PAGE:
It’s the start of wedding season! The scent of orange blossoms is in the air, best men are putting the finishing touches on their speeches, and brides and grooms are agreeing ahead of time what will happen to their assets in case of divorce…
Admittedly, there is very little that is romantic about a prenuptial agreement. The very beginning of a marriage seems (in some ways) like a terrible time to spell out what will happen at the (possible) end of the relationship. However, there are some very sound financial and legal reasons for entering into a marriage with the protection of a prenuptial agreement. Here are some things to consider while you and your pookie are planning your wedding day.
Why You Might Want a Prenup
It’s important to remember first and foremost that couples entering into marriage with a prenuptial agreement don’t have any greater expectations of a divorce down the road. These couples merely tend to be practical, and recognize that marriage is about more than just the loving union of two people—it’s also about the union of financial assets and liabilities, families, and legal issues.
If either the bride or groom has children from a previous relationship, a prenup can help ensure their financial well-being in the event of divorce or death. Since each state has different laws regarding inheritance, it can be prudent for engaged couples to lay out in writing what they want to happen should life bring a rocky patch.
Similarly, if a bride or groom comes into a marriage with a well-established business, she or he might want to make sure to keep controlling interest in the event of a divorce. Or, if one member of the couple comes into the marriage with a great deal of debt (or a newly minted business), the prenup can help to protect the other spouse in the case of bad financial luck.
The stereotypical reason for a prenup is when either the bride or groom comes from family money. Though most of us aren’t lucky enough to be named Rockefeller (or married to one), many individuals do have family heirlooms, homes and other legacies that ought to stay “in the family” in the case of divorce or death.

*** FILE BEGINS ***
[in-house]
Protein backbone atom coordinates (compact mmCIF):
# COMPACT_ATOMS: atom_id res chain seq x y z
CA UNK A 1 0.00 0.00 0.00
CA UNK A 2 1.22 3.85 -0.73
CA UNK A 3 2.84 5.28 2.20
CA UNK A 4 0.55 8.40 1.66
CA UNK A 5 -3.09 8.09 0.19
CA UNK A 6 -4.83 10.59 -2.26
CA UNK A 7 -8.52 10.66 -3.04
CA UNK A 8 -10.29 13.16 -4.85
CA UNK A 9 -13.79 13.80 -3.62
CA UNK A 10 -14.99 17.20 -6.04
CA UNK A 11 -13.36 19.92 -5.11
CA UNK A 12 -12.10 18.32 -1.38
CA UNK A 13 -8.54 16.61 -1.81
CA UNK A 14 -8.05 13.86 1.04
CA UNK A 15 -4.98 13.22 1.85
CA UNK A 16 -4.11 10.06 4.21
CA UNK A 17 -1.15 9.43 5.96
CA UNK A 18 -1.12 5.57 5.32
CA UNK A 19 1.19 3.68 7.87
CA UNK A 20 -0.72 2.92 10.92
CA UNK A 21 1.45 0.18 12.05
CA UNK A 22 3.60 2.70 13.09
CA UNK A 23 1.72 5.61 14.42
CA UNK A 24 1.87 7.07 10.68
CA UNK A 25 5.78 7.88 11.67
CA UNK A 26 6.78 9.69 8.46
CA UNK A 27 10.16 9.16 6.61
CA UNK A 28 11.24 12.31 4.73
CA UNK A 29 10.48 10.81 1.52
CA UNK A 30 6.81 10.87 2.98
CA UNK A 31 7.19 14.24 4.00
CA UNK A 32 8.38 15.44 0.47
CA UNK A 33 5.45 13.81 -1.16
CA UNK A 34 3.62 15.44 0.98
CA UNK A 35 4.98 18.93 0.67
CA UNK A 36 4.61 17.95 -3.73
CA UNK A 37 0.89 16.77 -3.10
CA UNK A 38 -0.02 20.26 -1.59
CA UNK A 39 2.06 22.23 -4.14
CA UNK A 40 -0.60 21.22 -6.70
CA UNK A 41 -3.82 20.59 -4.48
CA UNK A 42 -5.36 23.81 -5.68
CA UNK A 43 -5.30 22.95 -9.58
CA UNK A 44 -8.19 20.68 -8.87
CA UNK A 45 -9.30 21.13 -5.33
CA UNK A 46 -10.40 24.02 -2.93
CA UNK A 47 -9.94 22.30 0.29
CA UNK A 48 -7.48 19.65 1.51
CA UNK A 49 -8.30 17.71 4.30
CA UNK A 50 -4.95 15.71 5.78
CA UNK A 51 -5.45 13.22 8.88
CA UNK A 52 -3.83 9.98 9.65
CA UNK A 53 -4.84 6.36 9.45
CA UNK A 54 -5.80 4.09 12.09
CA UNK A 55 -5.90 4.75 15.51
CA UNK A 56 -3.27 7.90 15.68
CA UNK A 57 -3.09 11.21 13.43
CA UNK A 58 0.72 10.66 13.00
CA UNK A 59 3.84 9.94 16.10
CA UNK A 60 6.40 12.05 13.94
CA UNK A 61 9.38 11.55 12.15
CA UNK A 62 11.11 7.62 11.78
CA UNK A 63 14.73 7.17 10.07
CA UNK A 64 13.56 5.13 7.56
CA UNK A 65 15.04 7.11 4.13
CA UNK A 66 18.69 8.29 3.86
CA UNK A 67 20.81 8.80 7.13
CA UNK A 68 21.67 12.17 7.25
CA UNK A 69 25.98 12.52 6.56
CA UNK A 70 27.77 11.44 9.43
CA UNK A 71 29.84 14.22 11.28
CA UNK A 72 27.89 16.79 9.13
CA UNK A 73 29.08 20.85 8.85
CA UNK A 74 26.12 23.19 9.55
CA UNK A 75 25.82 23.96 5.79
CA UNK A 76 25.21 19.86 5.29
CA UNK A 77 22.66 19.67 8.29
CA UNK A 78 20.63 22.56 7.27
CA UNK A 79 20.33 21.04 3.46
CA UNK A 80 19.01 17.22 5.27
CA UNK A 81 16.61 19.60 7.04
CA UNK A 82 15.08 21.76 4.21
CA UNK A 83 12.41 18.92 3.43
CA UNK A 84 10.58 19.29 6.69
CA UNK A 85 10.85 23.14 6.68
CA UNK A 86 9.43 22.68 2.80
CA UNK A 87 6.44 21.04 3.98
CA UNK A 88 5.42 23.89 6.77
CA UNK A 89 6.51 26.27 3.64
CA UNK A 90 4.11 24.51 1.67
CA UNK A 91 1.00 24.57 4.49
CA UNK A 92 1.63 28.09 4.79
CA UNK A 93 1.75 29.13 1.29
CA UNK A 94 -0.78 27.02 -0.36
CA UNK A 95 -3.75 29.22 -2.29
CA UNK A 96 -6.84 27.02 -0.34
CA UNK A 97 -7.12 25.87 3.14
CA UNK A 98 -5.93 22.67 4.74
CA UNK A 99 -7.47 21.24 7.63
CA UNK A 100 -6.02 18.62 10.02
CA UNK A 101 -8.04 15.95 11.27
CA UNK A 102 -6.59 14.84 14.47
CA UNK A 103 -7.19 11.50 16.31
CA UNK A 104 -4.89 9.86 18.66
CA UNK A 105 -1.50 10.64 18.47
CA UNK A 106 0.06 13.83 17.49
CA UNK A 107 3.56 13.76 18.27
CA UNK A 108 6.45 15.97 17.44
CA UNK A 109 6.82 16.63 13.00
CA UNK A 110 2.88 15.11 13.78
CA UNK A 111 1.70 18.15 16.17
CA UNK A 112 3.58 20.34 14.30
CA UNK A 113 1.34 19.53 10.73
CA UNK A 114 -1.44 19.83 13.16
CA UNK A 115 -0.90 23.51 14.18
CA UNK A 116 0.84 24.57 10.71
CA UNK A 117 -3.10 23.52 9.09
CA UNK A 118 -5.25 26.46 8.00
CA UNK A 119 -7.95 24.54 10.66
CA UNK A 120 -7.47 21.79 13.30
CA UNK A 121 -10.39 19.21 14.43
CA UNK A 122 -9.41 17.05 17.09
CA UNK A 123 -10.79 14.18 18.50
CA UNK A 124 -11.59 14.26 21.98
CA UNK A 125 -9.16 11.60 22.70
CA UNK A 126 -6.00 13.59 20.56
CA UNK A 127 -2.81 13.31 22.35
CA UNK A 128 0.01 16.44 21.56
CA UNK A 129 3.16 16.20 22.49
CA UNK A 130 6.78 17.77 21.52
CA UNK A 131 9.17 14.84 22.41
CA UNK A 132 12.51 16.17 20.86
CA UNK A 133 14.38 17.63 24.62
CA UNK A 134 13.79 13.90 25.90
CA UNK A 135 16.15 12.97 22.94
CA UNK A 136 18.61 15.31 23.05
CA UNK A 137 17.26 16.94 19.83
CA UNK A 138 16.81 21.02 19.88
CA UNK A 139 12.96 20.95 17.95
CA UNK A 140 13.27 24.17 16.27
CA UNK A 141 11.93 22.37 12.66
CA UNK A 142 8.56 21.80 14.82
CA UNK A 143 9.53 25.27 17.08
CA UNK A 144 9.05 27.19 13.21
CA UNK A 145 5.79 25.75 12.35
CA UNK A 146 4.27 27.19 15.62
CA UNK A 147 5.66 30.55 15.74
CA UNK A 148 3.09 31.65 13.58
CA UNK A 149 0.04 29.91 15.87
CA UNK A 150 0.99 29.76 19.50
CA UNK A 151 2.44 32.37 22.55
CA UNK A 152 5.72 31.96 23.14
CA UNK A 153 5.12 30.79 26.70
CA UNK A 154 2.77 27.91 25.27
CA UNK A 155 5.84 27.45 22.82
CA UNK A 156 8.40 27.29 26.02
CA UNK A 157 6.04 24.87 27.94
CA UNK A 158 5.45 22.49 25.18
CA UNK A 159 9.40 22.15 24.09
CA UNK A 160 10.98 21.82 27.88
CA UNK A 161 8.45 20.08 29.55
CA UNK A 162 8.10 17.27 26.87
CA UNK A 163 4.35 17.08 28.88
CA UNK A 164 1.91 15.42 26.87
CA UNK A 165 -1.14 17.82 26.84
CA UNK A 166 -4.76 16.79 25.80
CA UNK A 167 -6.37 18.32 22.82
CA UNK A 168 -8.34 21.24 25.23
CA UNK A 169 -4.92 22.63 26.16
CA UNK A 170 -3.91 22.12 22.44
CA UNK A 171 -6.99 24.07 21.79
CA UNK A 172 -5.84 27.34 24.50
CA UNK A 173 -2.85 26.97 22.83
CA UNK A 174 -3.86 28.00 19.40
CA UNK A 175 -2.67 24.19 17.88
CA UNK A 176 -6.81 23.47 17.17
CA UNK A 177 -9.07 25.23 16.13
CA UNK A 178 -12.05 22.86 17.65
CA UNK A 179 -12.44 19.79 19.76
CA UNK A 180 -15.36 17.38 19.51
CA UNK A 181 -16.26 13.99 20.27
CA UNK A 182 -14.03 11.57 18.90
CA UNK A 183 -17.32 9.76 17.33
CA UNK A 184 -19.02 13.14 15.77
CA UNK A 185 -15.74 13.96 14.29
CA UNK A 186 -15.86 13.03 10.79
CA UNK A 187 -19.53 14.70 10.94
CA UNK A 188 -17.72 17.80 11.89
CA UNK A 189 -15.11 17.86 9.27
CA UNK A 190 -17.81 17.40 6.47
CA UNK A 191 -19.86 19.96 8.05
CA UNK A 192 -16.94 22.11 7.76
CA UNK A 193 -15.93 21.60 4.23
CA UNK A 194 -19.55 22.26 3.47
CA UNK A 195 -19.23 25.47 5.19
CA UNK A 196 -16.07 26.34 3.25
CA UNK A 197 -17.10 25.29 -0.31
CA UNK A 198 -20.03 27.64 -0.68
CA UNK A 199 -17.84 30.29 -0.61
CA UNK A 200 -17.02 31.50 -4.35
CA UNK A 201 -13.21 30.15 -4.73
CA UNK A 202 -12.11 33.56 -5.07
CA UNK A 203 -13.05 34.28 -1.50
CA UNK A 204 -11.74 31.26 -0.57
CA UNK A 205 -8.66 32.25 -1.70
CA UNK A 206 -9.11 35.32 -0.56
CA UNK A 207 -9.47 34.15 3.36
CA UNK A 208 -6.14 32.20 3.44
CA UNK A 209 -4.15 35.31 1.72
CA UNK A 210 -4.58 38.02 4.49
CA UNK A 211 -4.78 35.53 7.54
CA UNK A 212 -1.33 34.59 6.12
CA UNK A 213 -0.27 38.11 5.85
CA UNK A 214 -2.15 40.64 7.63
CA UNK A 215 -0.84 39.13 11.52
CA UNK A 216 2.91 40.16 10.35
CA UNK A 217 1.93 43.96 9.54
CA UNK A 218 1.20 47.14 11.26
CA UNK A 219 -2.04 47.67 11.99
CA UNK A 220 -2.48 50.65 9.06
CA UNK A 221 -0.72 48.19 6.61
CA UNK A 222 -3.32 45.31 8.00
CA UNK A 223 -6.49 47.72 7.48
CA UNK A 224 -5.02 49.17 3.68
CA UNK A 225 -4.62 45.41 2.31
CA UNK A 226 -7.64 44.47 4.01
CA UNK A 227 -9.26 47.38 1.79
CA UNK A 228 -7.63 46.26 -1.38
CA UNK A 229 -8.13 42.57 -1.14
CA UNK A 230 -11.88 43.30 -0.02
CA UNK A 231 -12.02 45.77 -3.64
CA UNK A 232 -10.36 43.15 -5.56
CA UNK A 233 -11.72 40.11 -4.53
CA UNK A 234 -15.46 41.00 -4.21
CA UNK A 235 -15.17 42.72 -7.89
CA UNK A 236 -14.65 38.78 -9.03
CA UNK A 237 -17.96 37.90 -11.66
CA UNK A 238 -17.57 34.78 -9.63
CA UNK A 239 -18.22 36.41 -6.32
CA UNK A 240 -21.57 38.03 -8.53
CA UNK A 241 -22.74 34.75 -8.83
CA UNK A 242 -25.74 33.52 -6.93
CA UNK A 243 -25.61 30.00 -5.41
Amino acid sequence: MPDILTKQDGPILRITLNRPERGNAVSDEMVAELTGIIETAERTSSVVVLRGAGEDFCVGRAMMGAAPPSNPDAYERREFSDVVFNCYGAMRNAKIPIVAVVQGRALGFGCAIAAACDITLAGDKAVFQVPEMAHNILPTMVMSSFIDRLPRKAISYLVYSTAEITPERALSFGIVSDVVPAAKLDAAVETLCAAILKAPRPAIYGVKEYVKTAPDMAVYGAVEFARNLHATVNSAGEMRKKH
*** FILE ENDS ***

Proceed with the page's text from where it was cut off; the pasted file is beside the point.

Prenuptial agreements are a way for a couple to talk openly about their finances, families, legal issues, plans, hopes and dreams. In the starry-eyed and harmonious time before a wedding, it is an excellent idea to have an open conversation about these issues, so you really know what the person you’re marrying is like.
Why You Might Not Want a Prenup
No matter how you slice it, starting a marriage with a prenup can make one or both members of the couple feel like there is a lack of trust. That’s a difficult emotional hurdle to get around.
It has been known to happen for one member of the couple to sign away more rights than is prudent, because it can be difficult to imagine getting to the point of divorce when you are in the midst of planning a wedding.
Prenuptial agreements also don’t necessarily predict the future. You may marry a starving artist whom you plan to support with your bustling law practice. Fifteen years later, when your artist has hit the big time, you might still have to pay support checks after the divorce because your prenuptial agreement assumed you would always make more money.
Finally, you may not think of everything that could come up in your prenuptial agreement—which means you could still end up fighting over something in a divorce proceeding.
When you get right down to it, prenuptial agreements are practical but unromantic. Whether or not you put things down in writing, each couple contemplating marriage should have a continuing dialogue about all of the issues a prenup might cover. If you can’t talk about these things without a lawyer present, you might want to call a relationship counselor first.